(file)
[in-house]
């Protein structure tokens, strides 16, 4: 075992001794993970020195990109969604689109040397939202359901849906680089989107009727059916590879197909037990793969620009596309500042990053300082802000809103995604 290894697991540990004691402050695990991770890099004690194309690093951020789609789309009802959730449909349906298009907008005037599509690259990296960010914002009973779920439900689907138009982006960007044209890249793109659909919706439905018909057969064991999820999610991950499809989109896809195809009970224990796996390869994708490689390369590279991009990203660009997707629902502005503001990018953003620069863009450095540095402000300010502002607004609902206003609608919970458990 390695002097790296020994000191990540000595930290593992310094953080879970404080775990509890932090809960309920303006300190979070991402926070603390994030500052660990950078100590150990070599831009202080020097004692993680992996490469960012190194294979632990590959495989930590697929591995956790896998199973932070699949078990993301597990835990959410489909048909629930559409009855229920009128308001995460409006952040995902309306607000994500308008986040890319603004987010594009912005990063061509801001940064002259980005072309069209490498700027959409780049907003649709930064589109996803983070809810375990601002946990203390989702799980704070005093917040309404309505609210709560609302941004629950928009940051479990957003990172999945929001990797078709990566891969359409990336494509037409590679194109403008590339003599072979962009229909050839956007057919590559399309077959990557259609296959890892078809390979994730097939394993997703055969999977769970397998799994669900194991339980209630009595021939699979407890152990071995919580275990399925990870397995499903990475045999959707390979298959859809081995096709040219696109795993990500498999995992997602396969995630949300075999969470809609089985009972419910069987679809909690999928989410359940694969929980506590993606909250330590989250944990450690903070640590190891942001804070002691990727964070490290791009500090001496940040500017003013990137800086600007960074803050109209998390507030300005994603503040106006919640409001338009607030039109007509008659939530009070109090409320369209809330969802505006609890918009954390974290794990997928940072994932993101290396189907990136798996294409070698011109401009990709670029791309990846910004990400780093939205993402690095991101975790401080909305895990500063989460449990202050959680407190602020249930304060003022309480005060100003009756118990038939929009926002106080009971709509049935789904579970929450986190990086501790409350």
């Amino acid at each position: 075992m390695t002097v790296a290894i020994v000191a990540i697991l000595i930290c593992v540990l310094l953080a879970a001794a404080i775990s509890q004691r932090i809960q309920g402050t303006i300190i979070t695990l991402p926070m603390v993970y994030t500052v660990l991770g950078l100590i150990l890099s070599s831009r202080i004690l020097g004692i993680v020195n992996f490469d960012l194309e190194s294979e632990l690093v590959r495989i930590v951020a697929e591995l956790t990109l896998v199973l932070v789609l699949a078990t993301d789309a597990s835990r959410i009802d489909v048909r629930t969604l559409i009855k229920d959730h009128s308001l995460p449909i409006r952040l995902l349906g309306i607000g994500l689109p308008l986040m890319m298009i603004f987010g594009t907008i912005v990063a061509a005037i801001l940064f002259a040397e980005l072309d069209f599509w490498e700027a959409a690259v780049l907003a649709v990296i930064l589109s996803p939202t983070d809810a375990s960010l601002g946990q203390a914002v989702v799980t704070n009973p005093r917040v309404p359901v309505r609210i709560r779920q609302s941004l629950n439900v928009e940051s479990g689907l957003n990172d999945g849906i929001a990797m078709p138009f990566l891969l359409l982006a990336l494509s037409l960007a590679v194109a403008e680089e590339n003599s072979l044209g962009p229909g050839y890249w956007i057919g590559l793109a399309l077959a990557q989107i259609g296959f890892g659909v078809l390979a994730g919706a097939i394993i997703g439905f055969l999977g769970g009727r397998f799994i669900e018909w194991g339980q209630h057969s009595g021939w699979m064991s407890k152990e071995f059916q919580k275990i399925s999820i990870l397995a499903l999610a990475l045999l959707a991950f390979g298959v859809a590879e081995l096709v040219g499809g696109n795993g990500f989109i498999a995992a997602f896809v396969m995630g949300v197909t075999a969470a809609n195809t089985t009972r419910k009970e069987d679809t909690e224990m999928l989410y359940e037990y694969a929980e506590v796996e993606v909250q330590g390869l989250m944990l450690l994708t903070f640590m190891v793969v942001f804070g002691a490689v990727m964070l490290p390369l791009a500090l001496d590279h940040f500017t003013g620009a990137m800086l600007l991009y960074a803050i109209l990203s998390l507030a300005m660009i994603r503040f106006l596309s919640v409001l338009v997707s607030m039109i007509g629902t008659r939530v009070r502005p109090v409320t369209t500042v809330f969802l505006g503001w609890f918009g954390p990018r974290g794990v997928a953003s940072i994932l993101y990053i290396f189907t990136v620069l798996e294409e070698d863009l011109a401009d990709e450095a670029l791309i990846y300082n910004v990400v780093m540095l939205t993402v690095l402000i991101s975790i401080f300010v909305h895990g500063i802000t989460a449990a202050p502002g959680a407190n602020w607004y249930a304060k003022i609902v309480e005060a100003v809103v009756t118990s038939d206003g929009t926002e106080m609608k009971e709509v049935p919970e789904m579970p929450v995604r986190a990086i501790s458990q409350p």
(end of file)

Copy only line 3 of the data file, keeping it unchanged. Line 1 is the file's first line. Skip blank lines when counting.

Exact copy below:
């Amino acid at each position: 075992m390695t002097v790296a290894i020994v000191a990540i697991l000595i930290c593992v540990l310094l953080a879970a001794a404080i775990s509890q004691r932090i809960q309920g402050t303006i300190i979070t695990l991402p926070m603390v993970y994030t500052v660990l991770g950078l100590i150990l890099s070599s831009r202080i004690l020097g004692i993680v020195n992996f490469d960012l194309e190194s294979e632990l690093v590959r495989i930590v951020a697929e591995l956790t990109l896998v199973l932070v789609l699949a078990t993301d789309a597990s835990r959410i009802d489909v048909r629930t969604l559409i009855k229920d959730h009128s308001l995460p449909i409006r952040l995902l349906g309306i607000g994500l689109p308008l986040m890319m298009i603004f987010g594009t907008i912005v990063a061509a005037i801001l940064f002259a040397e980005l072309d069209f599509w490498e700027a959409a690259v780049l907003a649709v990296i930064l589109s996803p939202t983070d809810a375990s960010l601002g946990q203390a914002v989702v799980t704070n009973p005093r917040v309404p359901v309505r609210i709560r779920q609302s941004l629950n439900v928009e940051s479990g689907l957003n990172d999945g849906i929001a990797m078709p138009f990566l891969l359409l982006a990336l494509s037409l960007a590679v194109a403008e680089e590339n003599s072979l044209g962009p229909g050839y890249w956007i057919g590559l793109a399309l077959a990557q989107i259609g296959f890892g659909v078809l390979a994730g919706a097939i394993i997703g439905f055969l999977g769970g009727r397998f799994i669900e018909w194991g339980q209630h057969s009595g021939w699979m064991s407890k152990e071995f059916q919580k275990i399925s999820i990870l397995a499903l999610a990475l045999l959707a991950f390979g298959v859809a590879e081995l096709v040219g499809g696109n795993g990500f989109i498999a995992a997602f896809v396969m995630g949300v197909t075999a969470a809609n195809t089985t009972r419910k009970e069987d679809t909690e224990m999928l989410y359940e037990y694969a929980e506590v796996e993606v909250q330590g390869l989250m944990l450690l994708t903070f640590m190891v793969v942001f804070g002691a490689v990727m964070l490290p390369l791009a500090l001496d590279h940040f500017t003013g620009a990137m800086l600007l991009y960074a803050i109209l990203s998390l507030a300005m660009i994603r503040f106006l596309s919640v409001l338009v997707s607030m039109i007509g629902t008659r939530v009070r502005p109090v409320t369209t500042v809330f969802l505006g503001w609890f918009g954390p990018r974290g794990v997928a953003s940072i994932l993101y990053i290396f189907t990136v620069l798996e294409e070698d863009l011109a401009d990709e450095a670029l791309i990846y300082n910004v990400v780093m540095l939205t993402v690095l402000i991101s975790i401080f300010v909305h895990g500063i802000t989460a449990a202050p502002g959680a407190n602020w607004y249930a304060k003022i609902v309480e005060a100003v809103v009756t118990s038939d206003g929009t926002e106080m609608k009971e709509v049935p919970e789904m579970p929450v995604r986190a990086i501790s458990q409350p």